On Monday, cloud CMS vendor Acquia Inc. announced Michael Sullivan, former Hewlett Packard Enterprise senior vice...
president and general manager for SaaS, has been named the company's CEO. Sullivan will move into the position next month.
SearchContentManagement interviewed Sullivan and Acquia co-founder Dries Buytaert, who was also the lead developer on the open source Drupal content management system, upon which the Acquia CMS is based. Buytaert remains Acquia's CTO and also takes over as board chair.
Dries, according to your blog, there were more than 140 candidates to succeed longtime CEO Tom Erickson. How did Acquia choose Michael Sullivan?
Dries Buytaert: There are a lot of reasons. of all, there's a very good fit with Mike. That's not just a good fit between him and me, but also to our culture and personality and how we think about different things, like the importance of cloud and open source. I also felt Mike was really well-prepared to lead our business. Mike has 25 years [of] experience with software as a service, enterprise content management and content governance. Mike has worked with small companies, as well as larger companies.
At HP Enterprise and Micro Focus [acquired by HPE], Mike was responsible for managing more than 30 SaaS products. Acquia is evolving its product strategy to go beyond Drupal and the cloud to become a multiproduct company with Acquia Digital Asset Manager and Acquia Journey. So, our own transformation as a company is going from a single-product company to a multiproduct company. Mike is uniquely qualified to help us with that, based on his experience.
Mike, why was it a fit for you, and what excites you about the market position of the Acquia CMS and the company's future as a cloud CMS provider?
Michael Sullivan: I've been involved in both [enterprise] content management and web content management during the course of my career, so it's not to me. I've always found it interesting and have had a lot of success in this space, broadly. There's a fundamental shift that's occurring in the content management world, where people are moving from static web presence to a different model of engaging with their customers -- an intelligent digital experience.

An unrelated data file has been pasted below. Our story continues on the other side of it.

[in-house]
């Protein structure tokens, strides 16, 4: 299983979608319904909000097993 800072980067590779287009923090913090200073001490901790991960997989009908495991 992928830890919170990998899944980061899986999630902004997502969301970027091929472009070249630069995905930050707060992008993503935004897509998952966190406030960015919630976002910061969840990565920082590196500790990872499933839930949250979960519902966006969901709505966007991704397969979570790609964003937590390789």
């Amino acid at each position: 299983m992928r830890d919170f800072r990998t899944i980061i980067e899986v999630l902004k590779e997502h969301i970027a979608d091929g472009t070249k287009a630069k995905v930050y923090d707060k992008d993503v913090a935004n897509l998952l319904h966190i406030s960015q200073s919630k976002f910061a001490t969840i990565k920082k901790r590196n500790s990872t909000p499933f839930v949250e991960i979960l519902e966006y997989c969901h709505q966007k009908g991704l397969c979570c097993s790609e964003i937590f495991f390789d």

Companies will need to compete on that basis in the future, and they need to have personalized experiences and work with customers through lots of channels, not just the website. Acquia sits at the intersection of a lot of these technologies -- Drupal, open source, SaaS, DevOps, machine learning, predictive analytics. If you look at what Acquia's already done and what they're working on, this is a company that has the right vision and a proven ability to execute ... and a history of winning. That was important to me; it makes it believable to me this company will succeed.
What do you see as Acquia's biggest challenges moving forward the next few years?
Sullivan: There's a lot of work to do. We have to move fast; we have to execute well. Our challenge is execution -- we know what we want to build, [and] we know where we want to go. The question is: How do we get there, and how do we get there efficiently?
What is the role of AI in the future of content management and the Acquia CMS?